lot of 24. This archive includes an anonymous CDV portrait of Leckey as Lt. Col with orange 2 cent Washington Bank Check revenue stamp on reverse. Lot also includes two manuscript letters, including one 4pp letter written by Leckey to his mother, dated Jan. 15, 1862. In this letter, he tells her he is now in command of two companies of the regiment and stationed at Sea Brook, and he discusses the approx. 100 Negroes who have come to their camp, with the Rebels just across the river from us and can see them at any time with a spy glass... Letter talks about the fine southern home in which they are living with $100 sofa and chair, wonderful meals and more. Letter includes patriotic cover with stamp and Port Royal cancellation. The 2nd 3pp letter is addressed to Col. Leckey from Gilfillan at camp Powle, Annapolis, Md., also in the 100 PVI, dated Oct. 21, 1862. This letter was written by a POW from a Confederate prison camp on James Island, telling Leckey about their treatment. Talks further about hearing the sad news of fallen comrades of the 100th since their confinement, ends with P.S. We all long to be exchanged and join our regiment. The archive also includes three war dated orders, 2 manuscripts and one partially printed dated Head Quarters Dept. of the South Hilton Head S.C. April 20th, 1862 Special Order No. 33, granting Major Leckey a leave of 30 days and signed by adjutant Ed W. Smith, 2nd is dated Head Quarters 2nd Brigade 1st Division 9th Army Corps, Newport News Va., Aug. 2nd 1862 giving Lt. Col Leckey and other permission to visit Monroe to purchase horses, signed by commander Daniel L. Cob. The final partially printed order is dated Head Quarters, Army of the Potomac Near Foulmouth December 30, 1862. There are 6 small 8vo camp newspapers entitled The Kamp Kettle including Vol 1, No 3, 6-8 and 12 and Vol. 2 No. 2 from Oct. 1861 through May 1862, all 4pp; a copy of newspaper entitled The New South Port Royal, S.C., March 15, 62, Vol. 1 No. 1, also 4 pages, 9" x 14". The archive also includes 6 post war pension and GAR documents and lace baby cap worn by Leckey as an infant. Archive also includes a pewter canteen engraved Major Leckey 100 Reg. P.V., 4.75" diameter; a brass sword chain, 33" long; and brass civilian powder flask with vertical ribbing, 10" long.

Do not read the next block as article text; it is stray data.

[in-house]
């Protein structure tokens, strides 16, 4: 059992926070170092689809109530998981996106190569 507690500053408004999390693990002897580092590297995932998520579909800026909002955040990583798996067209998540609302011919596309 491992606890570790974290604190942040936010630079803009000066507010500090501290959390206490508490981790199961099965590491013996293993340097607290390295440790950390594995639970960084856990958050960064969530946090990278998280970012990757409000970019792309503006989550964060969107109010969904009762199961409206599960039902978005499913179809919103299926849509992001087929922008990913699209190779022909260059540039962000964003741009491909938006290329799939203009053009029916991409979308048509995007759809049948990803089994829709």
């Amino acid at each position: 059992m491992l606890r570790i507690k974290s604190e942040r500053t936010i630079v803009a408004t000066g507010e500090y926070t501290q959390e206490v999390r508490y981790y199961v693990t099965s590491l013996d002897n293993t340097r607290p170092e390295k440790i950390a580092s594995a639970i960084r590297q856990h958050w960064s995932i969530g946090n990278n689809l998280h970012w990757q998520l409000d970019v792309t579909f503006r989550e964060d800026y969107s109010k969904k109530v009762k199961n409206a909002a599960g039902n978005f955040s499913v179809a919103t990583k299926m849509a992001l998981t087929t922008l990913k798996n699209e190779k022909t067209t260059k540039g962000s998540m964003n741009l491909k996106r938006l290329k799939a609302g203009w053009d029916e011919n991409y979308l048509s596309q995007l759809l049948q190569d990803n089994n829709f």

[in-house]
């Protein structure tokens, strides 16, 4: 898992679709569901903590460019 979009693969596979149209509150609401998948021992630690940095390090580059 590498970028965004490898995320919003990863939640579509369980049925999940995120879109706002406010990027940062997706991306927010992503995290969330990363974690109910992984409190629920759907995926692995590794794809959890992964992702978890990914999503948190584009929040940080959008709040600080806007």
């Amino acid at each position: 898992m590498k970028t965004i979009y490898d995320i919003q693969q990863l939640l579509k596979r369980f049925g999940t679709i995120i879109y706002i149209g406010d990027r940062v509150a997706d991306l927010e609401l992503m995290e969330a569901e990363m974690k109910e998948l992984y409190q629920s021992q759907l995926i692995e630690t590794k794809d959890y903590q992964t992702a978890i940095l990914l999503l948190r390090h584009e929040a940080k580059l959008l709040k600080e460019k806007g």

David A. Leckey was commissioned into Co. M in 1862 as a Major, later promoted to Lt. Colonel and transferred to Field & Staff of 100 PVI. The 100th PVI was organized in 1862 and enlisted for 3 years. Its first expedition was to Port Royal were it helped capture Ft. Walker and Beauregard, and it participated in operation against Charleston in June with heavy losses near Secessionville. In July, the unit was ordered back to Virginia where it was engaged at 2nd Bull Run again with heavy casualties, Chantilly, South Mountain and Fredericksburg. In March of 1863, it was transferred to the Dept of the Ohio to help Grant take Vicksburg. The unit saw action at Jackson, Ms., after which it was ordered to East Tenn., engaged at Blue Springs and the siege of Knoxville. Virtually the entire unit reenlisted on Jan 1 1864 and was again transferred to the Army of the Potomac and was engaged at Wilderness, Spotsylvania, North Anna River, Cold Harbor, Petersburg, where it participated in the Mine Explosion attach, raid on Weldon RR, Poplar Spring Church, Hatcher's Run and the final assault on Petersburg. Mustered out in D.C. on July 24, 1865.
The letter writer, David J. Gilfillan, who wrote to Col. Leckey from prison on James Island, was not as lucky as Leckey. He was paroled and rejoined the 100 PVI, promoted to Sgt., Master Sgt. and finally 2nd Lt. in March of 1863, only to be KIA at Cold Harbor in 1864. Lot includes Gilfillan's soldier's history with photograph of him as a young 2nd Lt.
Condition: CDV slightly soiled, still VG-. Letters and documents with normal folds, some toning and separation, VG- to VG. Canteen with minor dents and scratches; sword chain with some oxidation; powder flask with dents and repairs.